The Reality of Disparity, Dirk, Homeless in Venice Beach, California
Reporting on California’s homeless, Invisible People share tent-dwellers’ stories on the new Skid Row, the outcome of years of disparity that’s only gotten worse since COVID19 gripped the economy. What can be done about it?
The story of Dirk
Dirk, 64 years old, originally from Idaho, has a tent in Venice Beach, California. Working as an independent contractor in Montana for 14 years, Dirk moved to California in January, at the start of the pandemic. It’s the first time he’s been homeless, his entire life, moving to get away from the cold winters.
“I decided I’d like to see a better climate because I’m tired. I’ve been in construction all my life. I’m tired. I’m tired of working. It’s time for me to retire.”
Dirk Reed, Tent Dweller, Venice Beach, Ca.
Dirk paid social security throughout his life, figuring it would provide for his security, filing two years ago only to learn he didn’t have enough credits. A self-employed carpenter, he made his final payment to social security on Memorial day and hopes now he has enough credits to receive a pension.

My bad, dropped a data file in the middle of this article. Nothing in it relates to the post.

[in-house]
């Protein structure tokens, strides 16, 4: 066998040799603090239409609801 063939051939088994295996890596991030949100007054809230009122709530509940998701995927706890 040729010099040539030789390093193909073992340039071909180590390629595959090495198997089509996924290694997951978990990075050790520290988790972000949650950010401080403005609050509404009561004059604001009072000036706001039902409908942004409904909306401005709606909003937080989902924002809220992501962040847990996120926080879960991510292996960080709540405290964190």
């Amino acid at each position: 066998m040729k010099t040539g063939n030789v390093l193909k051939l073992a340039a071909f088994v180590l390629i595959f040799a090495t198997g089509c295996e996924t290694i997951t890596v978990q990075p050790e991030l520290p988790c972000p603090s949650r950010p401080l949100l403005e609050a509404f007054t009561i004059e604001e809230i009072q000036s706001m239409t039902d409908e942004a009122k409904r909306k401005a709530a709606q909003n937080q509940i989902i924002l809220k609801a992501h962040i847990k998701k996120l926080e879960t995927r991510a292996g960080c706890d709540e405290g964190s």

Living a stone’s throw from the beach since January, Dirk has stayed put since the pandemic started. Using a public restroom and a cold shower, he says, helps him cool off during summer. One wonders how he’ll react come winter.
Forever an optimist
Remarkably, Dirk remains an optimist, because regardless of whether one shares his religious belief, it’s his personal faith and recognition of humanity’s oneness that gives him hope.
Grateful for the food gifts passersby give him, Dirk feels that locals actually care. Beat cops allow him to remain there, as long as he’s on the sidewalk, ten feet away from the beach, and keeps the place clean.
Local government has allowed for the encampment during the pandemic, but by law, it’s a crime to live in a tent on the street. The problem is, that tent dwellers have adopted a mindset of bohemian freedom. Living on the street also saves paying municipal taxes and rent- something they’ll need to contend with when the pandemic is over.